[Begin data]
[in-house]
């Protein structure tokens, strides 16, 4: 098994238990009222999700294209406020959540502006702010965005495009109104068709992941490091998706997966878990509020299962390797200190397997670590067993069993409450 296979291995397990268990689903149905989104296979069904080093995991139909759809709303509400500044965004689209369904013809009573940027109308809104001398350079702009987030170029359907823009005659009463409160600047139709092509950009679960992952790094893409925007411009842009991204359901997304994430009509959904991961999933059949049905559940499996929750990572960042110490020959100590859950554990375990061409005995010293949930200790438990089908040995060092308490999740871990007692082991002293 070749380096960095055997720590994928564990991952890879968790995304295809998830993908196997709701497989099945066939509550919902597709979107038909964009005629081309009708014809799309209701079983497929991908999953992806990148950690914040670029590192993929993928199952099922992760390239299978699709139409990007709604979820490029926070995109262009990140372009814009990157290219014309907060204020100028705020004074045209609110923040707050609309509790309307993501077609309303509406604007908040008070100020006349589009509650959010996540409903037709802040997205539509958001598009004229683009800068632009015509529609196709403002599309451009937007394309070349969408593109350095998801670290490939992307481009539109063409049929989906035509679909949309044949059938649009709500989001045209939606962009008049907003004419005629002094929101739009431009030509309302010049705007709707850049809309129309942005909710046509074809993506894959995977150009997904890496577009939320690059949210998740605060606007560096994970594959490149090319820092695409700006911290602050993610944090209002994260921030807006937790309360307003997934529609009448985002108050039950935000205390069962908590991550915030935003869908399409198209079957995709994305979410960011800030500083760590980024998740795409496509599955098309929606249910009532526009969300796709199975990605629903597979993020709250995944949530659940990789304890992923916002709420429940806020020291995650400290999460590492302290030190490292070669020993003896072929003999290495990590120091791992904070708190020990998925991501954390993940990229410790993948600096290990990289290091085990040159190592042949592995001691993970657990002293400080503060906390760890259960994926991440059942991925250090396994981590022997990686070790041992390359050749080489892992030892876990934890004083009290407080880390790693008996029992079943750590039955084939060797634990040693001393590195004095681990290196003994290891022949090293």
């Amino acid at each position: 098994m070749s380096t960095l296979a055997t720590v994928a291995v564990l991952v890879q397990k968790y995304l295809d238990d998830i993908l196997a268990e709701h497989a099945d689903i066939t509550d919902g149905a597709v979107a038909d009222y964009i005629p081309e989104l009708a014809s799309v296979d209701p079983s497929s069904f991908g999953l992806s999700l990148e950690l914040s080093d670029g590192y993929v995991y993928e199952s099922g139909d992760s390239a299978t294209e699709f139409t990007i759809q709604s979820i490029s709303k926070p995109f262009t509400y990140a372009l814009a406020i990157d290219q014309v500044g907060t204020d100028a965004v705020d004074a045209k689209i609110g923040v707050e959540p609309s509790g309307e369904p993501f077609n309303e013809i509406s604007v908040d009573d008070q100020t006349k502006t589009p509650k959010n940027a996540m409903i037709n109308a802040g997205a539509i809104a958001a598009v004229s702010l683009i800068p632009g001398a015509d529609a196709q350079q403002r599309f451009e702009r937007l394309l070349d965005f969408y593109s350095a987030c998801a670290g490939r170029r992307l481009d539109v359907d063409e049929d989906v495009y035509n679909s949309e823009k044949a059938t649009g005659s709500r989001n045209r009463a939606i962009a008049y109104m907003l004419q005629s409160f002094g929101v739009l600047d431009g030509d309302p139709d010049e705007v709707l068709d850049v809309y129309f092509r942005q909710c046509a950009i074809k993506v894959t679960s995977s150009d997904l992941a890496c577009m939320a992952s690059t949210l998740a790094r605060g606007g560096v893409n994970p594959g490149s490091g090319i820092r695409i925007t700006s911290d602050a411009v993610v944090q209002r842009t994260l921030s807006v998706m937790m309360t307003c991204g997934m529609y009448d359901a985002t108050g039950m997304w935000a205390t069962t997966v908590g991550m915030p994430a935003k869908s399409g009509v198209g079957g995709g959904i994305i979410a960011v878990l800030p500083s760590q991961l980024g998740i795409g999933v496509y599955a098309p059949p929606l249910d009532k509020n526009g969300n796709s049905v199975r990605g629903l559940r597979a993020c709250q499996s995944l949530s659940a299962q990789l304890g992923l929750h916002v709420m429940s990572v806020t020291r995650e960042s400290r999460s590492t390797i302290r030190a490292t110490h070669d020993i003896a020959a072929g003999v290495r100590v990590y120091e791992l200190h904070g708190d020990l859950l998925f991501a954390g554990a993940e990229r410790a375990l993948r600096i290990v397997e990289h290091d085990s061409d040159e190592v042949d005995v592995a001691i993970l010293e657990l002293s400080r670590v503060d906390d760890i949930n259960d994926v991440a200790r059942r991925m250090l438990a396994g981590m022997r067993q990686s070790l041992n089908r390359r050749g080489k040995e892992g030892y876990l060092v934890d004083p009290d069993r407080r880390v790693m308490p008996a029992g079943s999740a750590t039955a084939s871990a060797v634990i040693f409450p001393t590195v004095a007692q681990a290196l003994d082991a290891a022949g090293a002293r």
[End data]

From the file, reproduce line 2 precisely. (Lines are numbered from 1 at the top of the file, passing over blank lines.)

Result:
């Protein structure tokens, strides 16, 4: 098994238990009222999700294209406020959540502006702010965005495009109104068709992941490091998706997966878990509020299962390797200190397997670590067993069993409450 296979291995397990268990689903149905989104296979069904080093995991139909759809709303509400500044965004689209369904013809009573940027109308809104001398350079702009987030170029359907823009005659009463409160600047139709092509950009679960992952790094893409925007411009842009991204359901997304994430009509959904991961999933059949049905559940499996929750990572960042110490020959100590859950554990375990061409005995010293949930200790438990089908040995060092308490999740871990007692082991002293 070749380096960095055997720590994928564990991952890879968790995304295809998830993908196997709701497989099945066939509550919902597709979107038909964009005629081309009708014809799309209701079983497929991908999953992806990148950690914040670029590192993929993928199952099922992760390239299978699709139409990007709604979820490029926070995109262009990140372009814009990157290219014309907060204020100028705020004074045209609110923040707050609309509790309307993501077609309303509406604007908040008070100020006349589009509650959010996540409903037709802040997205539509958001598009004229683009800068632009015509529609196709403002599309451009937007394309070349969408593109350095998801670290490939992307481009539109063409049929989906035509679909949309044949059938649009709500989001045209939606962009008049907003004419005629002094929101739009431009030509309302010049705007709707850049809309129309942005909710046509074809993506894959995977150009997904890496577009939320690059949210998740605060606007560096994970594959490149090319820092695409700006911290602050993610944090209002994260921030807006937790309360307003997934529609009448985002108050039950935000205390069962908590991550915030935003869908399409198209079957995709994305979410960011800030500083760590980024998740795409496509599955098309929606249910009532526009969300796709199975990605629903597979993020709250995944949530659940990789304890992923916002709420429940806020020291995650400290999460590492302290030190490292070669020993003896072929003999290495990590120091791992904070708190020990998925991501954390993940990229410790993948600096290990990289290091085990040159190592042949592995001691993970657990002293400080503060906390760890259960994926991440059942991925250090396994981590022997990686070790041992390359050749080489892992030892876990934890004083009290407080880390790693008996029992079943750590039955084939060797634990040693001393590195004095681990290196003994290891022949090293």